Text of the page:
In the eighth inning of the Braves’ 4-2 loss in Miami on Saturday, Marlins slugger Jesus Aguilar checked his swing, accidently making contact with a ball that wound up clearing the infield and scoring Miami’s last run.
“That’s pretty much where we’re at,” Braves manager Brian Snitker said.
Indeed, the Braves seemed to build momentum when they took two of three from the Dodgers last weekend, but that’s proved to be a mirage. Now, the team has to figure out how to stop its latest slide before it slips too far out of the picture.
The latest misstep came Saturday. Unable to solve Marlins starter Zach Thompson, the Braves lost their fourth consecutive game. They fell to 29-33, continuing a disturbing trend of losing streaks after reaching the .500 mark. To complete another poor day, the Mets defeated the Padres, pushing the Braves to six games back in the National League East.
Miami struck quickly. Braves starter Max Fried issued a leadoff walk to dynamic Marlins shortstop Jazz Chisholm to start the game. Chisholm, after advancing to second on a grounder and third on a wild pitch, scored on a sacrifice fly.
It was a sign of things to come for the Braves, who desperately tried to generate offense, but were stifled by Thompson across five scoreless innings.
“He was throwing it over,” Snitker said. “Just attacking the strike zone. I watched his last start. He was up in the zone a lot with his cutter and slider. He kept the ball down better today. We couldn’t do anything with him.”
The Braves’ best scoring chance against the righty came in the third, when Fried attempted to score on a sacrifice fly but was thrown out at home. Again, that’s how the ball is rolling for these Braves. Their margin for error has been extremely slim. Saturday was a prime example: Each of the four Marlins who scored had two strikes during their at-bats.
Marlins 4, Braves 2 (box score)
Former Braves outfielder Adam Duvall homered on an 0-2 pitch from Fried in the fourth. It was Duvall’s 12th homer, four of which have come against the Braves. He has feasted against an old employer.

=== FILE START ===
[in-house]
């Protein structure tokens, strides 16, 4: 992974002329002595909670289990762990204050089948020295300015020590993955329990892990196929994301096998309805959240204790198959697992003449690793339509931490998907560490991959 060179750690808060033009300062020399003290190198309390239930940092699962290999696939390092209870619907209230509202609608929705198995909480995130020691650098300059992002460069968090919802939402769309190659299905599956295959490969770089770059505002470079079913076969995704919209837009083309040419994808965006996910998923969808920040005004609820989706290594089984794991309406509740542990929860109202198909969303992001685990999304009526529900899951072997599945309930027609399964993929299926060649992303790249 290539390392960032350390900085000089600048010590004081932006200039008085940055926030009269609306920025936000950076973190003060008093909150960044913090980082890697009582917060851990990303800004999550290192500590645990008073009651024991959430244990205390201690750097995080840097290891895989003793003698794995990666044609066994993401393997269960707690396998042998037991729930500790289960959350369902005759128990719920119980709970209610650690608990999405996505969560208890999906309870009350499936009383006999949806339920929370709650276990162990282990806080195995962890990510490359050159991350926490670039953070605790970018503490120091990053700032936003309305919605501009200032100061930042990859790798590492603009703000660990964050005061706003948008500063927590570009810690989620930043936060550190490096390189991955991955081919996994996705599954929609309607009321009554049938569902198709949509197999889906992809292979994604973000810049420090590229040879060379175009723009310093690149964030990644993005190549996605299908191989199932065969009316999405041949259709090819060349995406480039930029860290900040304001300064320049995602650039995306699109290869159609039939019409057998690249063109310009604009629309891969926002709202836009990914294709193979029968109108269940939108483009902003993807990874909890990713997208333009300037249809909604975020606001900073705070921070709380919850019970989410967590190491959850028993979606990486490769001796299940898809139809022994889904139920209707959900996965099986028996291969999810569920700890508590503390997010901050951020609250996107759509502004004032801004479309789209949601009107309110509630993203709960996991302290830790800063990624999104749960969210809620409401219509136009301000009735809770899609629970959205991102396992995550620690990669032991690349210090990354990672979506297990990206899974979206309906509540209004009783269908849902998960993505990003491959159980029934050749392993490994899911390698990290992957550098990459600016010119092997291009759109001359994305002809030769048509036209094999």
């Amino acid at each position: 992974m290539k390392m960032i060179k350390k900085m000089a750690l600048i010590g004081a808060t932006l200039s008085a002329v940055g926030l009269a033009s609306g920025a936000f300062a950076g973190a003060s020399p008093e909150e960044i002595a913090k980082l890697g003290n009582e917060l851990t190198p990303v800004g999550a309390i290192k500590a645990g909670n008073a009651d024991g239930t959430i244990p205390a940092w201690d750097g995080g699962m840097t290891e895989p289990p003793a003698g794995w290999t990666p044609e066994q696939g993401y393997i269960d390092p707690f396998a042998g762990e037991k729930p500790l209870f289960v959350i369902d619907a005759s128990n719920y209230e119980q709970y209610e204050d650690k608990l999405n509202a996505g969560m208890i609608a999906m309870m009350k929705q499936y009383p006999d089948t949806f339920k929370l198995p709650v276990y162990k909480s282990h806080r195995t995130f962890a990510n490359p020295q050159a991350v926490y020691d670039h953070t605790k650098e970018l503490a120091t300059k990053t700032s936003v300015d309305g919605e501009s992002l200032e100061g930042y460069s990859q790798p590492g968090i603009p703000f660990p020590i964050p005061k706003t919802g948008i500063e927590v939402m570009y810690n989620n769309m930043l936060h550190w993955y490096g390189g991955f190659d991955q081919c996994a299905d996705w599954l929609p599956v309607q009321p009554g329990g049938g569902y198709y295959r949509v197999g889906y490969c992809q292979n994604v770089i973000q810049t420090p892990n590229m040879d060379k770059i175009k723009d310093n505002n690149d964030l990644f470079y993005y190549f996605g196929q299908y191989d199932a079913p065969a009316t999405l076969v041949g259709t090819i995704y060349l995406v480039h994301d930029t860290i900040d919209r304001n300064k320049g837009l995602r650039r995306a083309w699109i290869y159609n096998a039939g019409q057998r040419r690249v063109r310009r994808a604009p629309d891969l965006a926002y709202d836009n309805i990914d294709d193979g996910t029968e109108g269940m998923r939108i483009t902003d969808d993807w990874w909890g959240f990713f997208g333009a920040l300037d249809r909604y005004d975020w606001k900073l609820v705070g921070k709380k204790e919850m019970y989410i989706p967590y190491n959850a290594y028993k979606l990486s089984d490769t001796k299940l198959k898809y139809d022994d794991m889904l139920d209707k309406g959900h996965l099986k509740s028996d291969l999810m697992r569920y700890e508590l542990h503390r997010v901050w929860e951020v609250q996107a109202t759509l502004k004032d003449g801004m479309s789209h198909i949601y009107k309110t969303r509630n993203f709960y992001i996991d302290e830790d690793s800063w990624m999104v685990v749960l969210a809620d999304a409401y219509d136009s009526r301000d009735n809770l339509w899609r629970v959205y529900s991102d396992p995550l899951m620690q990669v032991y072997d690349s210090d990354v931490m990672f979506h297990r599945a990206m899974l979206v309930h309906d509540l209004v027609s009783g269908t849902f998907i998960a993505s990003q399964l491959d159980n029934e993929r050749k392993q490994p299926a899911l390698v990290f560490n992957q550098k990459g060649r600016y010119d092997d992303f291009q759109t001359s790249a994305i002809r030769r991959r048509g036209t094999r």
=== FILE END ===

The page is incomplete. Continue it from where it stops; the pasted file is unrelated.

Fried gave up solo homers to Duvall and Lewin Diaz in the fourth and fifth frames, respectively. Entering the day, Fried hadn’t allowed a home run since his May 5 start against Washington, a stretch of five outings and over 30 innings.
“You get two strikes on guys, you have to make quality pitches,” Fried said. “Fastball was a little too down, and Duvey put a good swing on it. And I left a slider in the middle of the plate (against Diaz). When you have two strikes and you throw some not-quality pitches, that’s what happens.”
After Thompson’s exit, Freddie Freeman led off the sixth with a single, but Ozzie Albies grounded into his first double play since 2019 to erase the base runner. The offense, which even through its struggles packed punch, had one extra-base hit through seven innings, a two-out Abraham Almonte double that ultimately didn’t harm the Marlins.
Freeman smashed a two-run homer in the eighth to pull the Braves within a run. It was Freeman’s 15th homer and second in three days. He also hit a late game-tying homer in Philadelphia. Freeman is seeking any welcome results after he’s been plagued by misfortune and uncharacteristic struggles through 62 games.
“Freddie, you watch him day in and day out, he’s hitting balls hard all over the place,” Fried said. “It just hasn’t been finding any grass. So it’s nice he’s been able to find some holes and hit some balls out. His mentality has been the same. He’s been the same guy going out there putting up competitive, quality at-bats, and it’s nice to see some balls falling for him.”
After going 10-1 in Fried’s starts last season, the Braves fell to 4-6 in his outings this time around. It’s just another facet of what’s been a maddening season for the Braves, whose long-desired recovery didn’t begin Saturday. Fried was the team’s stopper, but without much offensive support, there’s only so much he can do.
The Braves will try to avoid a three-game sweep Sunday. Drew Smyly (2-3, 5.82 ERA) will face Marlins right-hander Pablo Lopez (2-3, 2.76).
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